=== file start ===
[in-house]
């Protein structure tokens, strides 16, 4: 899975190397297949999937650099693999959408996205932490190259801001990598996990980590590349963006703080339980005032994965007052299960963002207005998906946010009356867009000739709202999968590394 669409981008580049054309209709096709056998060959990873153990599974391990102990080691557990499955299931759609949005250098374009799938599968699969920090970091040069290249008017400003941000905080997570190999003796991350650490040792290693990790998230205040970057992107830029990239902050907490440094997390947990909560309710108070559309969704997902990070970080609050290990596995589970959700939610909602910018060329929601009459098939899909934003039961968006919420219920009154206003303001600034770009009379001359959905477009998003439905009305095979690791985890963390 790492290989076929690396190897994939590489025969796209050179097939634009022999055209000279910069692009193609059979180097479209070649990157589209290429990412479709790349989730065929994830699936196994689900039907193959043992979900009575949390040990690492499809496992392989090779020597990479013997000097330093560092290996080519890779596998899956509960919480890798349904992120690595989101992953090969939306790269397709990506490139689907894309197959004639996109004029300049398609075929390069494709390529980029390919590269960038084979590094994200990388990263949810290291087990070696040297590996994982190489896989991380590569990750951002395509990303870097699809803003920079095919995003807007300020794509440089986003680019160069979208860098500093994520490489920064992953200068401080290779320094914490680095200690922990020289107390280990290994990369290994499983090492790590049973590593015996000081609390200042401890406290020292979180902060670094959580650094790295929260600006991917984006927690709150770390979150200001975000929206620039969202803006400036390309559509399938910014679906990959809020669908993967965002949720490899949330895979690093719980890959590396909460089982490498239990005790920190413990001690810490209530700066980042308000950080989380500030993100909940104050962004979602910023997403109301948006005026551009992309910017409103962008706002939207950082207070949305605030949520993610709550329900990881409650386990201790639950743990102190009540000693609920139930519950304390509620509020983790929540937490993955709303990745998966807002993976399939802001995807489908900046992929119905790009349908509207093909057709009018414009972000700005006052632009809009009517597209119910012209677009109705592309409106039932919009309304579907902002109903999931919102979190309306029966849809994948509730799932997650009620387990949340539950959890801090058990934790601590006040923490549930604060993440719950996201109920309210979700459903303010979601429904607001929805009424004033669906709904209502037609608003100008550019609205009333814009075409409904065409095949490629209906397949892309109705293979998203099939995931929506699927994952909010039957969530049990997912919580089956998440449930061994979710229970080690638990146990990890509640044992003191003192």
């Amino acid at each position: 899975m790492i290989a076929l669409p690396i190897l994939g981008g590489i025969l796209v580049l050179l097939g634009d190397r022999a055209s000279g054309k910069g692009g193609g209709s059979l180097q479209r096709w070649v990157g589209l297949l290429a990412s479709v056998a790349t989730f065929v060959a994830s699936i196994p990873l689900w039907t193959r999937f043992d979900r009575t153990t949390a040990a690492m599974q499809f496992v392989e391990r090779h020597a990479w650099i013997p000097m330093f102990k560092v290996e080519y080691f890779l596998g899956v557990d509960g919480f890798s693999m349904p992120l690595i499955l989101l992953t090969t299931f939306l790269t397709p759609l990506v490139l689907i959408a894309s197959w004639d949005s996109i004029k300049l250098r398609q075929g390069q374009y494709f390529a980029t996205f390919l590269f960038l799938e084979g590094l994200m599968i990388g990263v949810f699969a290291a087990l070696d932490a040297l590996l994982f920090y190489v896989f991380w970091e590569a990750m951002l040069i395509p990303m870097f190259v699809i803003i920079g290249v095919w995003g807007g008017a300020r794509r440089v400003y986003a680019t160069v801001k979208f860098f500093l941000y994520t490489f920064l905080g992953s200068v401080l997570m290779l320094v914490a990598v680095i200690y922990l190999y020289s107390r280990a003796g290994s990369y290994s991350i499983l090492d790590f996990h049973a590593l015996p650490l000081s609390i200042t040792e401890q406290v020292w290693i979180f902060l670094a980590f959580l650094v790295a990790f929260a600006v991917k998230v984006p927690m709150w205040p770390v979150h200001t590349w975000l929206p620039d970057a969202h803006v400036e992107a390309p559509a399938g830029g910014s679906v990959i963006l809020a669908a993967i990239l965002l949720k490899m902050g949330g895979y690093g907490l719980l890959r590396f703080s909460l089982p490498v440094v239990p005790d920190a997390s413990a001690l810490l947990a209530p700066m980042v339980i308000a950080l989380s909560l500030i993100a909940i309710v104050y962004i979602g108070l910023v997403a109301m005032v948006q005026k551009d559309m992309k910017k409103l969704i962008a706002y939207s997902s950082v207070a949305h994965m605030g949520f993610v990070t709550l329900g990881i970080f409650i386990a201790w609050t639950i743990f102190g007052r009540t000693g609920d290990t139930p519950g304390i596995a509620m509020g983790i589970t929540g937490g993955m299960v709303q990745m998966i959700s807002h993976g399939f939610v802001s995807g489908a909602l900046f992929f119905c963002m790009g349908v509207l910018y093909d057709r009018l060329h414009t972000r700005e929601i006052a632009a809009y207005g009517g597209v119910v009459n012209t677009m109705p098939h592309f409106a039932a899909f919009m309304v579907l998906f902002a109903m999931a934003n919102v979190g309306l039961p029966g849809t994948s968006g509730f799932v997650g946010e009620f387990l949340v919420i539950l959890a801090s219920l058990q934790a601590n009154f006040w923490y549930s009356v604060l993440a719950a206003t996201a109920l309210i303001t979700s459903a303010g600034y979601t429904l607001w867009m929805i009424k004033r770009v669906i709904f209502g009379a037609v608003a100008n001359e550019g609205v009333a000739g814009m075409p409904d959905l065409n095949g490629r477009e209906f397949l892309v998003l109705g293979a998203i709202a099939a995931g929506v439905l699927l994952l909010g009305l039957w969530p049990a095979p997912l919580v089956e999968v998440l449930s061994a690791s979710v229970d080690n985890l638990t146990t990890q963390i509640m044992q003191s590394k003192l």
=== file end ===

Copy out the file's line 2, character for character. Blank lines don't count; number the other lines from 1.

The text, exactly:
């Protein structure tokens, strides 16, 4: 899975190397297949999937650099693999959408996205932490190259801001990598996990980590590349963006703080339980005032994965007052299960963002207005998906946010009356867009000739709202999968590394 669409981008580049054309209709096709056998060959990873153990599974391990102990080691557990499955299931759609949005250098374009799938599968699969920090970091040069290249008017400003941000905080997570190999003796991350650490040792290693990790998230205040970057992107830029990239902050907490440094997390947990909560309710108070559309969704997902990070970080609050290990596995589970959700939610909602910018060329929601009459098939899909934003039961968006919420219920009154206003303001600034770009009379001359959905477009998003439905009305095979690791985890963390 790492290989076929690396190897994939590489025969796209050179097939634009022999055209000279910069692009193609059979180097479209070649990157589209290429990412479709790349989730065929994830699936196994689900039907193959043992979900009575949390040990690492499809496992392989090779020597990479013997000097330093560092290996080519890779596998899956509960919480890798349904992120690595989101992953090969939306790269397709990506490139689907894309197959004639996109004029300049398609075929390069494709390529980029390919590269960038084979590094994200990388990263949810290291087990070696040297590996994982190489896989991380590569990750951002395509990303870097699809803003920079095919995003807007300020794509440089986003680019160069979208860098500093994520490489920064992953200068401080290779320094914490680095200690922990020289107390280990290994990369290994499983090492790590049973590593015996000081609390200042401890406290020292979180902060670094959580650094790295929260600006991917984006927690709150770390979150200001975000929206620039969202803006400036390309559509399938910014679906990959809020669908993967965002949720490899949330895979690093719980890959590396909460089982490498239990005790920190413990001690810490209530700066980042308000950080989380500030993100909940104050962004979602910023997403109301948006005026551009992309910017409103962008706002939207950082207070949305605030949520993610709550329900990881409650386990201790639950743990102190009540000693609920139930519950304390509620509020983790929540937490993955709303990745998966807002993976399939802001995807489908900046992929119905790009349908509207093909057709009018414009972000700005006052632009809009009517597209119910012209677009109705592309409106039932919009309304579907902002109903999931919102979190309306029966849809994948509730799932997650009620387990949340539950959890801090058990934790601590006040923490549930604060993440719950996201109920309210979700459903303010979601429904607001929805009424004033669906709904209502037609608003100008550019609205009333814009075409409904065409095949490629209906397949892309109705293979998203099939995931929506699927994952909010039957969530049990997912919580089956998440449930061994979710229970080690638990146990990890509640044992003191003192």